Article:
Buying and selling a home is a major financial transaction. If you are a first time buyer, you only have one thing to worry about, but if you are buying and selling at the same time, there are many challenges to think about. Here is a quick guide to help you take care of the financial side of the process.
Selling and Buying
With the exception of first time buyers, most people have to sell their property before they buy. This means that the money you make from selling your property is used to buy the new one, but what happens if you spot your dream home before your property has a buyer?
One way around this conundrum is to take out a bridging loan. Interest rates are higher on short-term loans. You will need a specialist lender, but if you believe you can sell your property fast, this is a good option to consider. The other option is to secure a home loan using the equity in your current property, and then repay the original loan when you sell.
Do You Need to Sell?
Before you put your home on the market, be honest and ask yourself whether you really need to move. It may be more cost effective to upgrade a few features or add an extension to create more room. Buying and selling properties costs money, so bear this in mind and do consider moving trends in the US. Sometimes waiting a couple of months makes the property more valuable.
Price it Right
If you do decide to sell, be sure to price your home competitively. A house is only worth what a buyer is willing to pay for it, so if you price it too high, you will not find a buyer. On the other hand, if you price it low, you will attract a lot of interest and could end up making more money on the sale.
Staging your home is an essential part of the selling process. To be successful at this, you need to put yourself in the buyer’s shoes. View your home as a prospective buyer might see it. Remove clutter and dress each room to tell a story. Buyers want a home that fits their aspirations. They also want a home they can picture their family living in. Tick all these boxes and you are guaranteed a quick sale.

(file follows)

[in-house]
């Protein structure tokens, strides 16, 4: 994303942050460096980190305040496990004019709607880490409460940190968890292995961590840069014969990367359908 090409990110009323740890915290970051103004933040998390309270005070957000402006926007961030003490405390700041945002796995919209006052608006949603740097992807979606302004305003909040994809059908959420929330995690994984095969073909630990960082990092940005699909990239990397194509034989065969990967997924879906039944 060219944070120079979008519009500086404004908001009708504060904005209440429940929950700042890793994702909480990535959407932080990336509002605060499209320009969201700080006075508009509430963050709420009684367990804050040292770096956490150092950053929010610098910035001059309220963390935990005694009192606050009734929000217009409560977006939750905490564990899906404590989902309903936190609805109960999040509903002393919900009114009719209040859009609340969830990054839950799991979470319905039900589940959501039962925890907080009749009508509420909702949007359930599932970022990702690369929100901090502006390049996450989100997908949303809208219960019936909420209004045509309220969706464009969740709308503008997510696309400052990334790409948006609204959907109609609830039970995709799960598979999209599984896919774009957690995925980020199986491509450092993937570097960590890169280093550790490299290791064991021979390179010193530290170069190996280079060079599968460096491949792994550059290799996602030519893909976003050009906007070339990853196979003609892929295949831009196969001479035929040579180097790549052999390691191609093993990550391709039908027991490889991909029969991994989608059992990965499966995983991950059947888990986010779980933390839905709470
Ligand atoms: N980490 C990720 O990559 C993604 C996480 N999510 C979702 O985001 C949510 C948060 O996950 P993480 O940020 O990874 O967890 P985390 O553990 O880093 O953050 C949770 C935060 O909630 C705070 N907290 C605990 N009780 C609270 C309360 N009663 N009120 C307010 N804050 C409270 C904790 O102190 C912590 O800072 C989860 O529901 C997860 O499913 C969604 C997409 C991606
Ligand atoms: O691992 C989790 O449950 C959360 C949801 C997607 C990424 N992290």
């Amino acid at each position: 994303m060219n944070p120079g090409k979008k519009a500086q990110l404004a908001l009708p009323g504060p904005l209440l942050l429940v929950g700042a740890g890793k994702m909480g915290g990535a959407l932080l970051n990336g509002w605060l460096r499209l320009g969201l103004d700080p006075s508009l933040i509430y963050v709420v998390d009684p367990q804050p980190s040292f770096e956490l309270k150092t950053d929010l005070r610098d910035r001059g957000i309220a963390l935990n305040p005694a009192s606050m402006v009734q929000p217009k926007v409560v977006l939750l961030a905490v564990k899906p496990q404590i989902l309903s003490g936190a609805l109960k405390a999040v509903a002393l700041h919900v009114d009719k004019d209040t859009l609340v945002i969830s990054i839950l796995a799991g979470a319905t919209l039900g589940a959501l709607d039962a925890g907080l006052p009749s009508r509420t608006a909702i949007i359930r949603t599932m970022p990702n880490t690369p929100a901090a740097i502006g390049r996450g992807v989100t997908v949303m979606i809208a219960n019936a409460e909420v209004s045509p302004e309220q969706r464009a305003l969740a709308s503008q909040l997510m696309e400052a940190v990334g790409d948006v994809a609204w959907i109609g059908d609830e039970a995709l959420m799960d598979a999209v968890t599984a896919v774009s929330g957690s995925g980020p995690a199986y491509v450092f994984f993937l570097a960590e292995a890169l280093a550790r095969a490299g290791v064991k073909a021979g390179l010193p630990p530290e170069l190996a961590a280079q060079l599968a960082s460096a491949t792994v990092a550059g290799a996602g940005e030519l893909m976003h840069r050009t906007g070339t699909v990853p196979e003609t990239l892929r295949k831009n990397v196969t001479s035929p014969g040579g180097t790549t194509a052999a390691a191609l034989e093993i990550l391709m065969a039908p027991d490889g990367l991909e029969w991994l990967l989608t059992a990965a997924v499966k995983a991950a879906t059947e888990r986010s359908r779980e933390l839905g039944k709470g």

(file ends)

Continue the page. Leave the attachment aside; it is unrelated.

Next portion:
Most real estate agents understand the benefits of advertising properties online, so choose an agent willing to list your property on all of the major online property portals. Most buyers look at properties online before they view them in person. Great photos are the key to generating interest.
Buying a Home
Once you have a buyer for your home, or you have decided the time is right to buy your first home, it is time to start looking for a property. There will no doubt be plenty choose from, but since this is probably the biggest purchase you will make in your lifetime, do not rush blindly forward without thinking things through.
Check Your Credit Profile
Unless you are a cash buyer, you will need to take out a home loan to buy the property. Before you start looking at mortgage lenders, check your credit profile. If there are any mistakes on your file – and it does happen – this will adversely affect any mortgage applications you make. If you spot any errors, take appropriate steps to have them removed from your file.
Get Pre-Approved for a Home Loan
Always get pre-approved before you start looking for a home. Being pre-approved means the lender has looked at your financial history and has made a decision about how much they are willing to lend you. This one simple thing will save you a lot of heartache, since you will not end up falling in love with a home you cannot afford to buy.
Buy a Home You Can Afford
Most lenders these days are more responsible than they were prior to the big financial crash. This means they are less likely to give mortgages to people who cannot afford to make the repayments. However, as a prospective borrower, you do still bear some responsibility in this regard.
Be realistic about how much you can afford to spend on a home. There is little point stretching your budget to the limit to buy a property that needs a ton of work. You will not be able to afford to spend anything on the house. Buying a home usually involves many compromises. For example, you might be desperate to live in a particular neighborhood, but the houses you are interested in are too expensive. So instead, look at a cheaper property or consider a different neighborhood.
Factor in Running Costs
Another important consideration is the running costs of a property. Mortgage payments are the biggest cost when owning a home, but you also need to budget for the cost of living in it. There will also be periodic home maintenance costs to factor in, since being a homeowner means you have to bear these costs.
Pay for a Home Inspection
Never buy a home without paying for a home inspection first. Homes are often staged by sellers to look wonderful, but just because the kitchen is gorgeous or it has amazing views over the ocean, this does not guarantee there are no structural problems or termite infestations in the attic. This is a big purchase, so protect yourself from major financial outlays by having the property checked out by a surveyor. And if you do discover anything nasty, negotiate on price or walk away from the deal.
Practice Due Diligence
Always perform basic checks before you buy a home. For example, visit the property at different times to check the neighborhood and research schools if you have kids to consider. These details all affect the resale price of a property, practice due diligence before you put a bid in.
Buying and selling can be stressful, but if you stay calm and pay attention to the details, the process should go through smoothly.